Chad and Linda got their marriage license in 1970, Chad his first survey license in 1984. They began surveying together when the kids left home in 2005 and are still married.

How did Earl Erdman (First Surveyor) come to bless us with his records shortly before his death?

Mr. Erdman lost his license about 1990 due to some inappropriate decisions. About 1996 we filed a Corner Record rejecting a modern surveyor's proportionate section corner that fell out in a hay field but accepting Mr. Erdman's monument at an ancient fence corner. Upon the corner record we had entered, "Perhaps we should go pick that old surveyor up, stand him on his feet and dust him off." After reading that, Mr. Erdman contacted us and said, "I think that you are the surveyor I've been looking for." The lesson here is that "No surveyor, or his record, is so good as to be perfect, nor so bad as to be thrown away."

Sidebar about the cover:
Valley of Paradise, 1889 (Kamiah, Idaho)
[Combined with 2014 Photograph by the Authors]
On the left is Nez Perce Indian James Stuart, interpreter, guide, and eventually surveyor, land locator, developer and founder of Stuart (Kooskia), Idaho. On the right is Federal Special Agent Alice Fletcher, who in 1889 was beginning a four year task of assigning land allotments to the Nez Perce. The photographer was E. Jane Gay.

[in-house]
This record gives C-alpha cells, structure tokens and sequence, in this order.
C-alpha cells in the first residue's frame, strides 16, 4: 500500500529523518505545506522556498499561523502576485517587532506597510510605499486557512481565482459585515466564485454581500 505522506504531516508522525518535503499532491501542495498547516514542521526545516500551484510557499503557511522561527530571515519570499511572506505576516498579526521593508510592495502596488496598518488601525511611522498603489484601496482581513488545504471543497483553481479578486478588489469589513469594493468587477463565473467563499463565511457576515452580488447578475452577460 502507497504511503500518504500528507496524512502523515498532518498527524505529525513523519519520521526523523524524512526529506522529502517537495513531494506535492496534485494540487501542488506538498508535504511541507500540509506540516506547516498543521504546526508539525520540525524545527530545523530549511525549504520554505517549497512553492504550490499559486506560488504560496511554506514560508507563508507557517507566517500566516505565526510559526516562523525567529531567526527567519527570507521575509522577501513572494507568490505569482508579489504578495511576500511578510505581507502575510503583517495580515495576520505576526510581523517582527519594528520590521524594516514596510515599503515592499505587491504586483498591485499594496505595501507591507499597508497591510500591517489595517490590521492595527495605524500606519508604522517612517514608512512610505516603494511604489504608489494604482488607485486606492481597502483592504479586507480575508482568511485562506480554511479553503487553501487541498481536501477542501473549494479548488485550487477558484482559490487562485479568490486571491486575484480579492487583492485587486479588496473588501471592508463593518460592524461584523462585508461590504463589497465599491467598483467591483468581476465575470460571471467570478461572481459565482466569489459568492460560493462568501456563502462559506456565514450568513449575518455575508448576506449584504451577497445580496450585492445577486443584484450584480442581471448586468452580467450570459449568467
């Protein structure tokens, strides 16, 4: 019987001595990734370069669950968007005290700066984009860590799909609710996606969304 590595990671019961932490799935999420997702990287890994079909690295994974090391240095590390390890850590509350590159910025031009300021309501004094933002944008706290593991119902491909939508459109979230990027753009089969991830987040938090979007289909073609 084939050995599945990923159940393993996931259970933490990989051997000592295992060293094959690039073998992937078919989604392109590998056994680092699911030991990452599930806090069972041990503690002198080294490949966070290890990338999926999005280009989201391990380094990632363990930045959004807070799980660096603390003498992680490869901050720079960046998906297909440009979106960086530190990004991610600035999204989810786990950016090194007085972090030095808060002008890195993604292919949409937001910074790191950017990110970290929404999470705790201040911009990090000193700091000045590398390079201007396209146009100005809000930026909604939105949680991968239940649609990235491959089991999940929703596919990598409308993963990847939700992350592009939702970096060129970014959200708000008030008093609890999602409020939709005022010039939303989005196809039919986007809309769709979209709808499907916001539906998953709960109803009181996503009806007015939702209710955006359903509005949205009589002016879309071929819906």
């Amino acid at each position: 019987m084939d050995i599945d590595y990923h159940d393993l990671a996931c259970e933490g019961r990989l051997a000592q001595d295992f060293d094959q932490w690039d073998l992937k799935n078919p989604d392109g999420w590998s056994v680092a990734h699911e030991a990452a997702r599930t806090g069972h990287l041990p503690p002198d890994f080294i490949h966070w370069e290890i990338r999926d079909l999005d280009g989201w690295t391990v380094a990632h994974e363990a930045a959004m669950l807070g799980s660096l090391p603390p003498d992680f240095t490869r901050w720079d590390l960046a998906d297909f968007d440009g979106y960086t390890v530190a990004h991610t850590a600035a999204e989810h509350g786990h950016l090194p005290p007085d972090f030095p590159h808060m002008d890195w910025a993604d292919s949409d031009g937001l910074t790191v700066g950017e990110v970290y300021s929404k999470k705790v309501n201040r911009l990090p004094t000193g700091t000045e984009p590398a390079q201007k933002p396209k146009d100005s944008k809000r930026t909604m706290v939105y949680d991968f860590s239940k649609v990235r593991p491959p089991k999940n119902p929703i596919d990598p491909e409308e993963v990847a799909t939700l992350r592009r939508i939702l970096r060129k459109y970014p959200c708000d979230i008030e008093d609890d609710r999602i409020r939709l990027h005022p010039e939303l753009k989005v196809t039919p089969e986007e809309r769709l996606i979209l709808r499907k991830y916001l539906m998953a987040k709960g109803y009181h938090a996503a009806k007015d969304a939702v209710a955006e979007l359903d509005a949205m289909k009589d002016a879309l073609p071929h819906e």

Jane Gay was Alice Fletcher's companion, cook and photographer. The 1889 photographs were made on glass plates. Both the method and glass plates were discarded in 1890 when Jane returned from the east for the second season of surveying/allotting with a "Brownie" camera in hand. Many years later the glass plates were found in the attic of a house this duo had occupied in Lapwai, Idaho. The plates were eventually donated to the Idaho State Historical Society, with whose courtesy this image is used.

An 829 page account of this 1889-1892 adventure, compiled in 1895, accompanied by hundreds of photographs, can be found at http://pds.lib.harvard.edu/pds/view/3463914?n=15. The download instructions can be found under the "print" button.

A 2.800Mb PDF of this article as it appeared in the magazine—complete with images—is available by clicking HERE